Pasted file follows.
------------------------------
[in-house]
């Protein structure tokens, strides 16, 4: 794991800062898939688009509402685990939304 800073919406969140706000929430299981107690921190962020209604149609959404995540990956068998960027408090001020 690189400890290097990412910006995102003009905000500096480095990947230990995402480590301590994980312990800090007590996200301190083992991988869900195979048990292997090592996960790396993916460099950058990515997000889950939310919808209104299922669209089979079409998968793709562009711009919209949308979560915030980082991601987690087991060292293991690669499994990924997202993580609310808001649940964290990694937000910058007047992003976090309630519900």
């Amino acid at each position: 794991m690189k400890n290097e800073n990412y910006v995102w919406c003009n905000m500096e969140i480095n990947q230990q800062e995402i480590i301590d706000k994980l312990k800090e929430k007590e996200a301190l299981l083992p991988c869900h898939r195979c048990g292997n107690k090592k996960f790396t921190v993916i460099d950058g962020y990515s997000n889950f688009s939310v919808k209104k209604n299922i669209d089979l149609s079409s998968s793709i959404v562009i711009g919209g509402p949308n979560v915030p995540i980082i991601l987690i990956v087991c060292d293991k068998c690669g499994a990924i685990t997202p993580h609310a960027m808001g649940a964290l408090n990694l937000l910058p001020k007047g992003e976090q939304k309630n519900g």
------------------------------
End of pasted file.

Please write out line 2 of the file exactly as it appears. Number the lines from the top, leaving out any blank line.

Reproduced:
């Protein structure tokens, strides 16, 4: 794991800062898939688009509402685990939304 800073919406969140706000929430299981107690921190962020209604149609959404995540990956068998960027408090001020 690189400890290097990412910006995102003009905000500096480095990947230990995402480590301590994980312990800090007590996200301190083992991988869900195979048990292997090592996960790396993916460099950058990515997000889950939310919808209104299922669209089979079409998968793709562009711009919209949308979560915030980082991601987690087991060292293991690669499994990924997202993580609310808001649940964290990694937000910058007047992003976090309630519900």